Lack of government transparency causes national strife

Tom Olsen

Throughout the week of April 18th 2016, president Obama visited Saudi Arabia with the intention to ease tension on an extremely strained relationship between the two historically allied nations.

The U.S. has expressed disapproval of Saudi involvement in the Yemen civil war. The Saudi government counter argues by claiming their frustration with the U.S for lifting non-proliferation sanctions on Iran, an enemy to Saudi Arabia. To many Americans, these are some of the explanations for tense relations between the two nations; but behind the scenes a far greater issue lies between the two nations and within the two nations.

Currently, many U.S officials and citizens are accusing Saudi-Arabians of being responsible for funding 9/11 attacks. The 9/11 commision report states “We have found no evidence that the Saudi government as an institution or senior Saudi officials individually funded the organization.”

Despite this statement in the nearly twelve year old report, a bill that would allow the families of 9/11 victims to sue Saudi Arabia has gained support by members of both parties in Congress, ranging from the far left-winged Bernie Sanders to the far right-winged Ted Cruz.

However, the Obama administration has opposed the bill as well as the declassification of 28 pages in the 9/11 commision that have never been seen by the public. The Saudi government has threatened that, upon the approval of the bill, they would withdraw U.S. investments that may be worth $750 billion. The U.S. and Saudi economy would be harmed by the bill, which may explain why president Obama is reluctant to approve it.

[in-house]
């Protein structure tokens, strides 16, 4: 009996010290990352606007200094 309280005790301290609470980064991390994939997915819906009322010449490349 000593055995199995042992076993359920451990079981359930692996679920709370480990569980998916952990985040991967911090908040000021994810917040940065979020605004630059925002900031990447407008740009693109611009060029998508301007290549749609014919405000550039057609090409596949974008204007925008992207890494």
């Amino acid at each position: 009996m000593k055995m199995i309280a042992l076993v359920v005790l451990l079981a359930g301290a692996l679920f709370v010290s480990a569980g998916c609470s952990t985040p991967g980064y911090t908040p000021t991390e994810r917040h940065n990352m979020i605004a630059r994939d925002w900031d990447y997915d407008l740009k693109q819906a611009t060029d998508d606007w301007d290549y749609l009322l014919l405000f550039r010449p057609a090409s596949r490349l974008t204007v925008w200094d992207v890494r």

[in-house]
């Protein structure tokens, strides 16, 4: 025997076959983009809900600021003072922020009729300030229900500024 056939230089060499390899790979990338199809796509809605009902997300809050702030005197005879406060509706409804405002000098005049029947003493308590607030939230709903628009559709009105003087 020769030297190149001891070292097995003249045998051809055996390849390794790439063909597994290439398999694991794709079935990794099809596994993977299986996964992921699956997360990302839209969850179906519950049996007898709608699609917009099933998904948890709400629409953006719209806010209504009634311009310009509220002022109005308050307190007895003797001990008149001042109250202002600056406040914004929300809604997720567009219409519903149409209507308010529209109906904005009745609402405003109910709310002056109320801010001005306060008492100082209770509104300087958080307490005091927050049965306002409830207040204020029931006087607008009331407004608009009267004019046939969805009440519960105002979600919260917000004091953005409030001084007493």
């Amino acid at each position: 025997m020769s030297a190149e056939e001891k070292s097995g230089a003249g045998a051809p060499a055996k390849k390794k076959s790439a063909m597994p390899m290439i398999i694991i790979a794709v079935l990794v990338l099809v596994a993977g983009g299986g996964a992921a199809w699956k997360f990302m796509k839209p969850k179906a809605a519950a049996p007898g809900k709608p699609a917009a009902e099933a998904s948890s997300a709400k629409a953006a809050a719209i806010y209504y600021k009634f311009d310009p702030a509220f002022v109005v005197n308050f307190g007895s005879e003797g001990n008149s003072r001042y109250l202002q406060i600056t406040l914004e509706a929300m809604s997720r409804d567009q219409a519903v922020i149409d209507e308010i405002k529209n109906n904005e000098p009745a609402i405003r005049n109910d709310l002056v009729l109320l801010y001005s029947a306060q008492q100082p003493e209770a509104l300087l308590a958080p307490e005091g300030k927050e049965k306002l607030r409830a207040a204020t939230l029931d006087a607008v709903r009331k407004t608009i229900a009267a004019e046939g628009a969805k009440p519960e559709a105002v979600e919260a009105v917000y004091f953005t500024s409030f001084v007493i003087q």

The suspicion of Saudi involvement grows as Obama keeps 28 pages of the 9/11 commission report classified. These 28 pages are believed to contain an explanation to the funding that allowed two of the terrorists to move from Los Angeles to San Diego and obtain housing, language-lessons, and identification.

Despite accusations against Saudi Arabia, their former foreign minister in 2003, Saud al-Faisal, called for the declassification of the 28 pages so that Saudi Arabia could defend itself. He stated to CNN “If there are accusations against Saudi Arabia, we want to respond to it, because we know we are clear of any accusations.”

Notably, members of the U.S. Congress do have access to the 28 pages; this may explain why so many are in favor of passing the bill, for they have an actual reason to pass that bill, not just a theory.

Ben Rhodes, an Obama adviser who has seen the 28 pages comments on them by stating, “It’s complicated in the sense that, it’s not that it was Saudi government policy to support Al Qaeda, but there were a number of very wealthy individuals in Saudi Arabia who would contribute, sometimes directly, to extremist groups… and you know Bin Laden himself was a wealthy Saudi- so a lot of the money, the seed money if you will, for what became Al Qaeda, came out of Saudi Arabia.”

This supports the conclusion that corrupt low level government officials in Saudi Arabia may have funded Al Qaeda without any policy put in place by the Saudi government.

While U.S. citizens have a strong sense that members in Saudi Arabia were responsible in funding the worst attack on America in history, Obama refuses to allow for the immunity bill to be passed, a bill that would bring satisfaction to the families of the victims. He is also restraining the declassification of the 28 pages that would provide a solid explanation to any possible Saudi involvement.

It’s a question of international relations, economics, and morals. If the Saudis did fund 9/11 attacks, it is the moral duty of the president of the United States to provide an explanation to the families of those killed in the attacks.

Regardless of whether or not the Saudi government gets sued, the people of the United States deserve to know key details on the most devastating attack this nation has ever seen. The U.S. people are growing tired of conspiracy and are hungry for the answers that lie within the classified 28 pages.